In order to make informed decisions that support better land management, the park works with a number of partners to conduct research and monitor the health of Voyageurs' natural and human environment.

One of the most significant natural resource issues at Voyageurs National Park is the management of water levels in the Rainy Lake and Namakan basins. Water levels are regulated by the International Joint Commission (IJC), a board with representatives from the United States and Canada.

Water levels are controlled by a hydroelectric dam at the outlet of Rainy Lake and by regulatory dams on Namakan Lake's two outlets. These privately owned dams have been in place since the early 1900s.

Past research indicated that the management of the dams had created changes to the lake levels in the Rainy and Namakan basin that were resulting in negative impacts to the aquatic ecosystem.

In 2000 the IJC modified how it manages lake levels in a way that is expected to improve environmental conditions in the park. Voyageurs is currently working with a variety of partners to conduct research on several environmental factors that have been affected by lake levels in the past, including: fish communities, benthic organisms, common loon hatching success, muskrat abundance and survival, and wetland vegetation monitoring.

If the new lake level management system results in measurable benefits to the aquatic ecosystem it will likely remain in place.

Nonnative Species

Exotic species such as the spiny waterflea and rusty crayfish and fish diseases are threats to the aquatic ecosystems of regional lakes including those in Voyageurs National Park. Spiny waterfleas have recently invaded multiple lakes in the region, including the large lakes within Voyageurs National Park. Rusty crayfish have invaded at least one lake in Voyageurs National Park and many lakes in the region. Viral hemorrhagic septicemia (VHS), a fish disease, has not yet been introduced into any lakes in Minnesota, but has caused fish kills in most of the Great Lakes and in some inland lakes in Michigan and Wisconsin.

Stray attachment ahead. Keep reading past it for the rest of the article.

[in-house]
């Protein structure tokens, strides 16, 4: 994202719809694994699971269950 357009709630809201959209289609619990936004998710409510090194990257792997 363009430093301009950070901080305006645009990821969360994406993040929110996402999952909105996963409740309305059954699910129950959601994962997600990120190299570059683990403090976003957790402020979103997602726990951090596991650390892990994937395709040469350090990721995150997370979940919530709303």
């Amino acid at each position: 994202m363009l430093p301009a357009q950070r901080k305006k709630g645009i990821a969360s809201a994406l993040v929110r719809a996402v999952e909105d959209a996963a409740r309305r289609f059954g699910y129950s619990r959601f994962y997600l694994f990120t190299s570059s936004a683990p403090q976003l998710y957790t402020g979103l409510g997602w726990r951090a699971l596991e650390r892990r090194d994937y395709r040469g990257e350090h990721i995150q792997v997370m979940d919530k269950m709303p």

Spiny waterfleas are tiny (1/4-5/8”) crustacean zooplankton. They are native to Eurasia and were introduced into the Great Lakes from the ballast water of ships. They threaten the park’s aquatic ecosystems and fishing by competing with native fish for food and fouling fishing gear. Research has shown that the spiny waterflea can cause the following impacts:
*change the community composition of zooplankton
*compete directly with juvenile yellow perch and other small fish and minnows for food which could lead to a decrease in the abundance of these fish

These impacts could alter the food web; for instance, yellow perch are an important part of the diet of walleye, so a decrease in yellow perch abundance could hurt walleye growth.

Rusty crayfish are native to the Ohio River drainage but have invaded lakes in Wisconsin and Minnesota in recent years. They were found in Sand Point Lake in 2006. Rusty crayfish are more aggressive than native crayfish and can eliminate native crayfish and aquatic plants, causing great change to the aquatic ecosystem of invaded lakes. Please do not move live crayfish from one lake to another, and remember that it is illegal to use live crayfish for bait in any lake in Voyageurs National Park.

Viral hemorrhagic septicemia (VHS) is a viral fish disease that has been found in all of the Great Lakes except Lake Superior. It can kill many species of game fish including walleye and muskellunge. It could easily be spread to Minnesota lakes since many people travel between areas with infected lakes and Minnesota, and the virus that causes the disease can be spread by moving infected bait or water to uninfected lakes. Although VHS causes mortality in fish, it is not a threat to human health.